Duhaime's Law Dictionary


Lubricum Linquae Non Facile Trahendum Est In Poena Definition:

Latin: the law tends to overlook rash or inconsiderate language spoken in the heat of the moment.

Related Terms: Slander

A slip of the tongue is not subject to or, ought not to be lightly subject to punishment.

This Latin maxim is issue from Roman law.

Also sometimes expressed as lubricum linguae non facile in poenam est trahendum.

In a New Dictionary of Quotations, the author described the Latin maxim as:

"A light expression (or, as familiarly called, a slip of the tongue), is not easily punishable, ought not to be rashly or inconsiderately punished.

"Words of heat, such as to call a man a rogue or a knave, etc., will bear no action at law unless they are specifically applied as, in such an affair, to a certain person."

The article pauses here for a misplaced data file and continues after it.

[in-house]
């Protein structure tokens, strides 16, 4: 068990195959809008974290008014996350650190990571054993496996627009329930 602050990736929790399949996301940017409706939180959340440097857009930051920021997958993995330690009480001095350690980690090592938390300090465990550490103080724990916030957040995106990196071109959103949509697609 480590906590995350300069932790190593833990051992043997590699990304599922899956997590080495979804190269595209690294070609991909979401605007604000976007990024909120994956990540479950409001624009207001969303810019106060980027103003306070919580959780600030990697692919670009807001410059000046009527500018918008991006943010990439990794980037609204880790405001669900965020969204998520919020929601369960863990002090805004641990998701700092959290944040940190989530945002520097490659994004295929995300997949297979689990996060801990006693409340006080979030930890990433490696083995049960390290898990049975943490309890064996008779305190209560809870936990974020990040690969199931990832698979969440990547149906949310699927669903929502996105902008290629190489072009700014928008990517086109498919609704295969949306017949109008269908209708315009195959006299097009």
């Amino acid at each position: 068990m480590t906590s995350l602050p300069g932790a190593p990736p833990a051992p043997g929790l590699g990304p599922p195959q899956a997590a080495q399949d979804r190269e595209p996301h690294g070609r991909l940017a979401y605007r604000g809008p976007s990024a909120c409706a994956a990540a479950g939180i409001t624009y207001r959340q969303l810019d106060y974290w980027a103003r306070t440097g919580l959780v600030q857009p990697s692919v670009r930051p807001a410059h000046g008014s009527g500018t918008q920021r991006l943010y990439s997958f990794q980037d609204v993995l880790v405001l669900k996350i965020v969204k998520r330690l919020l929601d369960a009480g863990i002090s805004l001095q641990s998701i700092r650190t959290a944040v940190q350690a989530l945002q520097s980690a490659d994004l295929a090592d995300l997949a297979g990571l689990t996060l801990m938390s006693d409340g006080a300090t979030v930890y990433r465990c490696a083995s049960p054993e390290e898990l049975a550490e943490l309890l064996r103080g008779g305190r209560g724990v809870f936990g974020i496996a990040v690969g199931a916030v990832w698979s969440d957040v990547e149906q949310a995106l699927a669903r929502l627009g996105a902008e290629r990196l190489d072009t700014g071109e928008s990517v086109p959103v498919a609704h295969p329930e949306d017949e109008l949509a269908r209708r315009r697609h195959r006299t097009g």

REFERENCES:

  • A New Dictionary of Quotations From the Greek, Latin, and Modern Languages: Translated into English, and Occasionally Accompanied with Illustrations, Historical, Poetical, and Anecdotal, with an Extensive Index, Referring to Every Important Word (Philadelphia: Lipincott & Co., 1869), page 263.
  • Duhaime, Lloyd, Legal Definition of De Minimis Non Curat Lex

Categories & Topics:


Always looking up definitions? Save time with our search provider (modern browsers only)

If you find an error or omission in Duhaime's Law Dictionary, or if you have suggestion for a legal term, we'd love to hear from you!